The title says it all. “Can’t Touch Us Now” declare Madness with breezy confidence, and the evidence comes loud and clear. It’s there in their history, in their achievements, in their canonical pop classics. It was there on the Glastonbury Pyramid Stage this summer, when the band blew away the cobwebs and the clouds with a sparkling greatest hits set that also shone with a couple of newies and a lovely David Bowie tribute in the shape of a heartfelt cover of Kooks.
“We were going to do All The Young Dudes but that a felt a bit pompous for us,” says frontman Suggs with typical self-awareness and self-deprecation.
And that untouchability was also in evidence at London’s Royal Hospital in August when Madness, in inimitable style – and really, literally no other band could have done this – unveiled their 12th studio album before a magnificent audience of Chelsea Pensioners. One British institution paying respect to another British institution.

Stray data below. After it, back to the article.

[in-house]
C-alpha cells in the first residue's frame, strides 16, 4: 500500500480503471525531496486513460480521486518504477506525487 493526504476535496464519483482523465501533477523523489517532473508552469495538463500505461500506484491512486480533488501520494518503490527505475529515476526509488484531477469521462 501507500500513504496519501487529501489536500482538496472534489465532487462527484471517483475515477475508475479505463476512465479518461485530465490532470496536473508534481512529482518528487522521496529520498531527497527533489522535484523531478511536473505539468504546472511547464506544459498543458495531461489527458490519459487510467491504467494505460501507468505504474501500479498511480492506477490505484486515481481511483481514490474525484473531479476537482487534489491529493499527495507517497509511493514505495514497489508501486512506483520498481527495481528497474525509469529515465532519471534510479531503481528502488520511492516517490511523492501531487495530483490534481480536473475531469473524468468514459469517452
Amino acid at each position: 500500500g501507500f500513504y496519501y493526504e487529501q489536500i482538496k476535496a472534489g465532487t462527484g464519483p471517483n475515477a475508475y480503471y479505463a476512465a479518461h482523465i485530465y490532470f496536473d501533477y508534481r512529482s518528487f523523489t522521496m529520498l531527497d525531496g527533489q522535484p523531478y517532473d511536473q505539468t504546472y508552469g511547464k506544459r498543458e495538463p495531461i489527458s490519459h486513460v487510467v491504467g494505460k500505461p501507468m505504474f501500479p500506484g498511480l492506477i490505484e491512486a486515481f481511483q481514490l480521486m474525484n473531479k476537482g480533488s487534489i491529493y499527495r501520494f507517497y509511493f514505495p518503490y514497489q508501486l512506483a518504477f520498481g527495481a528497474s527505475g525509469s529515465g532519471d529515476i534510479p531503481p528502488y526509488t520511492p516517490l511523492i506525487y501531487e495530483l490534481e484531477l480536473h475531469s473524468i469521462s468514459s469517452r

Best of all, though, the proof of the unique status of Madness is there in the songs on that new album. Can’t Touch Us Now is the bold, lively, energetic sound of six writers, six lifelong friends, six Mad men playing at the peak of their powers.